Aperture Provides a Glimpse into the Cloud

Jeff Starling[Senior Networking Consultant]

KS Aperture ImageThe use of SaaS (Software as a Service) applications continue to gain popularity as a cost-effective way to provide office automation and data-sharing in today’s business environment.  SaaS services are often described to fall into 2 categories:

  • Sanctioned (allowed and supported by the company),
  • Unsanctioned (utilized by the end user with no control by the IT department).

Palo Alto Networks firewalls can control the access of most unsanctioned SaaS applications through the use of the built-in App-ID function.  But SaaS applications use infrastructure and networks that are not owned by the company.  So how does a security-conscious IT department protect their sanctioned SaaS applications from malware and data loss?

They use the Aperture service by Palo Alto Networks.

Aperture is a cloud-based security solution from Palo Alto Networks designed to protect SaaS applications.  It provides full reporting of daily activities of users and data, and supports a granular access control mechanism to eliminate data exposure and risks.  This service integrates with Palo Alto Network’s WildFire Threat Intelligence database to block known malware, as well as, to identify and block unknown malware.  This level of protection can be accomplished with no change to the local user.  There is no agent to install, and since it is a cloud-based solution, there is nothing to install on the network.

Aperture currently supports the following SaaS applications:KS Aperture Process

  • Box
  • Office 365-One Drive/SharePoint
  • Sales Force
  • Google Drive
  • Github
  • Dropbox
  • Yammer

Contact your Keller Schroeder Account Manager for more information on Aperture and other Palo Alto Networks products.

 


Layered Malware Protection

Schuyler Dorsey, Network Security Consultant


Back in May, Symantec declared antivirus was dead. In the same announcement, they declared their software was less than 50% effective against today’s malware. These revelations caused quite a stir and confusion in the IT community. Some outlets took this to mean antivirus was dead in the sense it was no longer needed. This is certainly not the case and after a recent surge in Game Over Zeus attacks, it is a good time to explore the problems with today’s malware strategies.


The Problem


malware-infectsMany companies rely on traditional antivirus (AV) suites as their primary or sole form of protection against these threats. Once a new virus is created, traditional AV will provide little to no protection against the new virus until a signature is created. For a signature to be created, the AV vendor has to become aware of the new threat, obtain a copy of the virus, study and reverse engineer the virus, create a signature which blocks the virus and update their software with logic on how to remove the virus if it is found.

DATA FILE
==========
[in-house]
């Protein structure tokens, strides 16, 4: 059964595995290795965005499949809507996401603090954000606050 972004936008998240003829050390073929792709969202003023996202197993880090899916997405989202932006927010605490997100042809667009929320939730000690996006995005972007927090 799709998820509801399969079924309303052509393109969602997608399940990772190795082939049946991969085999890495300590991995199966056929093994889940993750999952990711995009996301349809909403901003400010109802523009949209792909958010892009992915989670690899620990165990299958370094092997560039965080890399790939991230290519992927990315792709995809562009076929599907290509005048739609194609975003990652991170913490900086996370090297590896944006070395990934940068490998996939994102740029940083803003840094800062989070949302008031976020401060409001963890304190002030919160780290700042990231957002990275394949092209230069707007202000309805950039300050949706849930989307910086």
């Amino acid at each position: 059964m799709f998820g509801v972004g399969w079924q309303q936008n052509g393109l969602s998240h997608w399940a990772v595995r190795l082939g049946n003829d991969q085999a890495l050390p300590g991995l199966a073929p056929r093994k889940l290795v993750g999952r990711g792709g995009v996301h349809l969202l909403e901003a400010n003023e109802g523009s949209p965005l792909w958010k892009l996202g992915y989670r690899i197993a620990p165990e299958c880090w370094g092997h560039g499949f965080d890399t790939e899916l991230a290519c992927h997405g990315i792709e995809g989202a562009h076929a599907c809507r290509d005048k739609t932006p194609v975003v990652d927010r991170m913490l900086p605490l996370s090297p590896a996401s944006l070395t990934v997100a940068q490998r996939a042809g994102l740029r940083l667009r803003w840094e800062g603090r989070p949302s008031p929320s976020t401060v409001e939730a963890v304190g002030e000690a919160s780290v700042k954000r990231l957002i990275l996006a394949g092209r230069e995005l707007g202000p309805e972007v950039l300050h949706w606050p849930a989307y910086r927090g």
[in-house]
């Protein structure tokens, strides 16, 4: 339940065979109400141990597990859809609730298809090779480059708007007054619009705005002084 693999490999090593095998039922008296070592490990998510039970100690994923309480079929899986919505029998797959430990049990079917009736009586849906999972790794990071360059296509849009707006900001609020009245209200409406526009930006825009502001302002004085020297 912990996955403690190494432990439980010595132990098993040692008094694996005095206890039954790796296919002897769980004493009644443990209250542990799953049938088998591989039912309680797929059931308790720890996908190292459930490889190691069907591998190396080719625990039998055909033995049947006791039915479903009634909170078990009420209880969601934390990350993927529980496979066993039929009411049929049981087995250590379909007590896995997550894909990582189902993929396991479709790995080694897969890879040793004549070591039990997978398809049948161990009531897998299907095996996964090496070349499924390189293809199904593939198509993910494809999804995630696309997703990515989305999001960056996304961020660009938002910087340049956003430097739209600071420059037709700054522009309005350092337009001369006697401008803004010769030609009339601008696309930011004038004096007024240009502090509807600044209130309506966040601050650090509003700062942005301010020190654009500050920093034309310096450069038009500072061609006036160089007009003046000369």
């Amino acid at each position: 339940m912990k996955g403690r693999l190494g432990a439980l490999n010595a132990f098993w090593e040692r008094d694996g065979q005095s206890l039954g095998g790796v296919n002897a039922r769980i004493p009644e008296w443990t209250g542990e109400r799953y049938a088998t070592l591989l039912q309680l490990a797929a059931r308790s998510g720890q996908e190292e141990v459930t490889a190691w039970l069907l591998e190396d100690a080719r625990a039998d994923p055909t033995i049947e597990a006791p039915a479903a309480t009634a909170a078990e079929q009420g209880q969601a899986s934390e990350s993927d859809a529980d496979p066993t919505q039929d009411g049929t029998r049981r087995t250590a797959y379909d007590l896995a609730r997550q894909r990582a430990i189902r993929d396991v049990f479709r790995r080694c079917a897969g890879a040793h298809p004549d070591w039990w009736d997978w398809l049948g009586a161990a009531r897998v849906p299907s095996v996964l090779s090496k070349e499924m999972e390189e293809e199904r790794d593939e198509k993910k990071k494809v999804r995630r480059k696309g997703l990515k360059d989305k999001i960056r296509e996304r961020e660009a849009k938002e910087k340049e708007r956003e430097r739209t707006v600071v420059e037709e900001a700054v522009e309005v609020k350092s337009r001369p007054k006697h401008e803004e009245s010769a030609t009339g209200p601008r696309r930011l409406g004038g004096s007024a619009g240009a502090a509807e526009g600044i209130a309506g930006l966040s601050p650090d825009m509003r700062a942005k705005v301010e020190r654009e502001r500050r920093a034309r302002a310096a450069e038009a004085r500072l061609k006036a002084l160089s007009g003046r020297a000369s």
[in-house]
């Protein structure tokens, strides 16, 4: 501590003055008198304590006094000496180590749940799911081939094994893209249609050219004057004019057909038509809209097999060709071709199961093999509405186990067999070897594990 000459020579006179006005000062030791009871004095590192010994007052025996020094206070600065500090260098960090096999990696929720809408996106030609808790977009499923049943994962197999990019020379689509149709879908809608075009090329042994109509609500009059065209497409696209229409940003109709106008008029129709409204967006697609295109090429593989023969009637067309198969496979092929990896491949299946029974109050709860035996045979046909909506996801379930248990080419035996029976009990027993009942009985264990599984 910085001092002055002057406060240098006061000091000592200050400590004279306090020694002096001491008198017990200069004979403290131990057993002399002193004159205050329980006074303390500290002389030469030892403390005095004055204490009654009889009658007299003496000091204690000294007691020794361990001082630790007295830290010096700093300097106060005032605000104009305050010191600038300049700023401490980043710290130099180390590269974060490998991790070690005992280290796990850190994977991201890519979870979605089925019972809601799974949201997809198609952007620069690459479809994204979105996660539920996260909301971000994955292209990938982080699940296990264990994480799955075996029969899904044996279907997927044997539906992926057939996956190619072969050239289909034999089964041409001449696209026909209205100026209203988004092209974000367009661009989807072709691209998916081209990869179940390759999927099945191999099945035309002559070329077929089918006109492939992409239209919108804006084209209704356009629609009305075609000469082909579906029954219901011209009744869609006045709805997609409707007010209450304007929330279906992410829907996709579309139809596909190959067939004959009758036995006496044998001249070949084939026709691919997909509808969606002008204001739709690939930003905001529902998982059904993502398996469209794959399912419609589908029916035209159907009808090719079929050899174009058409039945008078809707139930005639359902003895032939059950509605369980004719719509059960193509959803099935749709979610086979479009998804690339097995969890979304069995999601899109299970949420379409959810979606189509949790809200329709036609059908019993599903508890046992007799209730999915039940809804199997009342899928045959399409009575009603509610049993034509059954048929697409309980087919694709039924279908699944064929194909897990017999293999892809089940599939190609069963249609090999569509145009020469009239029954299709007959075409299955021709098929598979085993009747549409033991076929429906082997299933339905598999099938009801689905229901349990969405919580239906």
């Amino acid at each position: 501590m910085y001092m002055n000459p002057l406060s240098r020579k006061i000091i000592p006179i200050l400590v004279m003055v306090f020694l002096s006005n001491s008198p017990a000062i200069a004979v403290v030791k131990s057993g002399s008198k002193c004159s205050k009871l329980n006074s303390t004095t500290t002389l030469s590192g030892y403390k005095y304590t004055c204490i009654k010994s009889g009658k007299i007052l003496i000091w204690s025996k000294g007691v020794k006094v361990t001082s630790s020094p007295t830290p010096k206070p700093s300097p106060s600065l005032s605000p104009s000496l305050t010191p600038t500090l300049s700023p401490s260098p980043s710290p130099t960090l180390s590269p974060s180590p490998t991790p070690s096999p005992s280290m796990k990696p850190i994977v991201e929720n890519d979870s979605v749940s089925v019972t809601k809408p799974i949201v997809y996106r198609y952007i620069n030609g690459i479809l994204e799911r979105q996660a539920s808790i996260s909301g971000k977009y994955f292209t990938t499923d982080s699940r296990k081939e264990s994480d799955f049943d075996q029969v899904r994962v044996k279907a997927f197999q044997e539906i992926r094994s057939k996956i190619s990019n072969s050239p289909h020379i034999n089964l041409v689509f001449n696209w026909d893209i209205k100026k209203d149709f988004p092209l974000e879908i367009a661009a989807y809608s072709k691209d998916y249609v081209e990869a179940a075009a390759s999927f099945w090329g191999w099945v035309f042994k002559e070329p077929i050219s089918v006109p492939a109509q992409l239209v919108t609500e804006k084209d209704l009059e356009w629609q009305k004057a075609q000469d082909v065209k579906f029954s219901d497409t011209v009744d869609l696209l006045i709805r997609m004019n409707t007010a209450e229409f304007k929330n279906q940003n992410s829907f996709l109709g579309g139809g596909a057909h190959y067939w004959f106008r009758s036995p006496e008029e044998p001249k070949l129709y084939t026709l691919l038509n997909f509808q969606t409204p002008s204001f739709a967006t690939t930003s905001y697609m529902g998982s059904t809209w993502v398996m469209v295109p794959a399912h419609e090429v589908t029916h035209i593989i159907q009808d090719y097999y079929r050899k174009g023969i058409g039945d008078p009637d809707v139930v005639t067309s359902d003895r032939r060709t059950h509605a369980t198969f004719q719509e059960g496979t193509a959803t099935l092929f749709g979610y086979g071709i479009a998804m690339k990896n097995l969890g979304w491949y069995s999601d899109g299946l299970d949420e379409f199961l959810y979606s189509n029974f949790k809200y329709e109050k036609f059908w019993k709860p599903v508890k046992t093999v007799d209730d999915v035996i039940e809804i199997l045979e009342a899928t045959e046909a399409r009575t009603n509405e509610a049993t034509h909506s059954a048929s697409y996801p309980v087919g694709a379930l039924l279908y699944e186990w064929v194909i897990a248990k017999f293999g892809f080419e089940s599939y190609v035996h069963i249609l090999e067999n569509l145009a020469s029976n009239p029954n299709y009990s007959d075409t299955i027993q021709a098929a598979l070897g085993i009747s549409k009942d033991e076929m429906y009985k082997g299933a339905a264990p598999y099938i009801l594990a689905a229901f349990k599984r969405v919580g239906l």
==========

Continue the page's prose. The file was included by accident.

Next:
File-based malware protection is often based on a specific pattern of bytes in the file. Once AV has an updated signature to actively block the malware based on those bytes, evil-doers can use updated AV software to determine the exact string of bytes the AV is using as its signature. They can often alter as little as one byte in their virus and the AV will no longer detect it, as the pattern of bytes is different.


The Solution


What Symantec was truly hinting at was that the use of antivirus as a primary/sole form of malware prevention is dead. We can no longer rely solely on antivirus and must take a layered approach. Two of the most common strategies are next-generation firewalls (NGFW) and advanced malware protection (AMP) solutions.


shieldNGFWs give a company more visibility into their network. They no longer only control traffic based on IP/port but can control based on specific applications as well. The same devices often come with intrusion prevention and antivirus scanning subscriptions to add an additional layer of security to the perimeter.


Advanced malware protection (AMP) products were a direct reaction to the signature problem of AV solutions and targeted attacks. AMP solutions will monitor all files traversing the perimeter and run them in a sandboxed Windows virtual machine. If the behavior of the file is malicious, it will add the hash of the file to its block list and update all devices with the AMP subscription worldwide.


Once NGFWs and AMP devices are added to a company’s network in conjunction with active AV solutions, they have taken a more layered approach to malware defense and have a much better chance of preventing malware infection and more effectively removing an infection from the network.


The Next Step


Keller Schroeder partners with Cisco and Palo Alto Networks which can bring these enhanced layers of protection to networks. Cisco recently acquired Sourcefire to enhance their NGFW line and Palo Alto Networks recently acquired Cyvera to add endpoint security to their portfolio.


Contact your Account Manager at Keller Schroeder for more information about these products and how they might benefit your organization.